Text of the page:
Pride Media, home of Out Magazine, Apologist and Pride.com, has been acquired by Equal Entertainment and is rebranding as Equal Pride.
The acquisition includes all existing assets, including the digital forks of Outside and Apologist, Out Traveler Magazine and Plus Magazine, and returned the country’s largest LGBTQ-owned media, digital, television and entertainment company to LGBTQ+ majority ownership.
Mark Berryhill will be the chief executive officer of Equal Pride, with Michael Kelley, president and director of global growth and development, reporting to Berryhill. Diane Anderson-Minshall, Pride Media’s first female CEO, is set to retain C-suite responsibilities as head of global and development, with her work focused on brands editorial brand and an expanding international audience. Joe Lovejoy was named chief financial officer, with Stuart Brockington upgraded to EVP on sales and partnerships, effective immediately.
Kelley and Berryhill are business and life partners with a long history in the media industry. Before joining Equal Entertainment, which produces daily TV shows, popular documentaries, and branded content, Kelley was from PwC, where he ran the entertainment operation that built Hulu and in those days First, AT&T’s advertising services. Berryhill used to be Meredith’s vp of news and marketing before becoming a vp for programming and creative issues.
The acquisition comes four years after Adam Levine, CEO of Los Angeles-based investment firm Orevea, acquired Pride Media in 2017 through the board-backed purchase of Here Publishing. manage. In 2018, Pride Media kicked off a new era that saw then-CEO Nathan Coyle hire Phillip Picardi – known for launching Conde Nast’s Surname – like Outside editor-in-chief and Zach Stafford, A strange loop co-producer, former Grindr CCO and editor-in-chief of the app’s digital magazine In – as editor-in-chief Apologist.
By December 2019, Coyle, Picardi and Stafford – who also made history as Apologist’First Black editor-in-chief – resigned or was about to leave, along with a round of staff layoffs and additional executives leaving, as later reported New York Times. This came before 42 freelancers published an open letter asking Pride Media to compensate them for their work. (That same year, widespread pay cuts were implemented, and tensions around payments in Pride Media offices resulted in layoffs.)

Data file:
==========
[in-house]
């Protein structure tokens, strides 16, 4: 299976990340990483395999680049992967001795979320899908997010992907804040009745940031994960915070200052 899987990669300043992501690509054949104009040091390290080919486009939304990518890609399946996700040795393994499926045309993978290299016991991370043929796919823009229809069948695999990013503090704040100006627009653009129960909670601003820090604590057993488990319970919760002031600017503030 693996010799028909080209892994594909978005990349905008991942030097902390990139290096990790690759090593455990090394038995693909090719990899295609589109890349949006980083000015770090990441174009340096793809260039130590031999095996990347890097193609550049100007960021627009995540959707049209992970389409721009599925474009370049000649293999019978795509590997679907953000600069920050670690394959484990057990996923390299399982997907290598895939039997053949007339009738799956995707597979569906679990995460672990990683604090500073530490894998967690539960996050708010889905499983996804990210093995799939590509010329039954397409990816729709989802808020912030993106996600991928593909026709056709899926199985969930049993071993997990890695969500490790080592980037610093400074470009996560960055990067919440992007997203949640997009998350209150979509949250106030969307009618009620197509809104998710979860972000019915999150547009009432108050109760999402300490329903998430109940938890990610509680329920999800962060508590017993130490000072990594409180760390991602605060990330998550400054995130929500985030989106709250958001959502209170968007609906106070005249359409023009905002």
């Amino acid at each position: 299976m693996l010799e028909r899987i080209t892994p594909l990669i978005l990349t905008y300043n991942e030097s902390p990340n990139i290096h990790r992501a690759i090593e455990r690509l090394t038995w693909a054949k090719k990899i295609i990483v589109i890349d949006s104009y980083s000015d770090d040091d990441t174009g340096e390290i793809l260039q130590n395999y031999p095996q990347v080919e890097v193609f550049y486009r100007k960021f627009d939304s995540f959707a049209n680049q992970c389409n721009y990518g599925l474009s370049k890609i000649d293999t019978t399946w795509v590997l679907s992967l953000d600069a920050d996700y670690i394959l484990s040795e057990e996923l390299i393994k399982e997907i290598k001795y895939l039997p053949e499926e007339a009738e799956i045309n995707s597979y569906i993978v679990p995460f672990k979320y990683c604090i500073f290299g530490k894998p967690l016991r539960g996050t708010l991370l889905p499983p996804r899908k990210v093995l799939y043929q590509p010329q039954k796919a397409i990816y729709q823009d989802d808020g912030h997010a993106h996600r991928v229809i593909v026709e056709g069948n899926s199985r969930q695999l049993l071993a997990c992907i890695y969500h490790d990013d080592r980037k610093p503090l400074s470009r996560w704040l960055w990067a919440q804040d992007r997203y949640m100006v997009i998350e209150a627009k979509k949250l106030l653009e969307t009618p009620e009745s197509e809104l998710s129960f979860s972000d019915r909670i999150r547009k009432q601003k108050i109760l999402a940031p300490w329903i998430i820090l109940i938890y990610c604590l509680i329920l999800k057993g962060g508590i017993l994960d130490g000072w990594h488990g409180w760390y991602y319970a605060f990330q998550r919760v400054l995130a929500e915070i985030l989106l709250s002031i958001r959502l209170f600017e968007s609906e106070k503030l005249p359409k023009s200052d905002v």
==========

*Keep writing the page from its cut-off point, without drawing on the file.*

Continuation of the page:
Noyle published a response promising payment while pointing out an error at the company’s complicated website about corporate ownership. At the same time, the company is facing public backlash over Levine’s political donations, with the holding company CEO found to have donated to the following anti-LGBTQ Republican politicians. when committing to stop doing so, according to LGBTQ Country.
Despite the magazine’s recent difficult history, Kelley and Berryhill see the Pride Media acquisition as an important move to expand the brand, assert an existing readership, and attract new audiences.
“We now have not only incredible American history, but LGBTQ history and 55 years of media coverage of the rise of equality from Stonewall to this day. You can imagine the rich stories we have,” said Kelley CHEAP. “We are delighted to have been able to bring the leading voices of the LGBTQ+ community into our portfolio and to really begin to grow and focus them on the moment that matters most, so to speak. is in the history of our country.”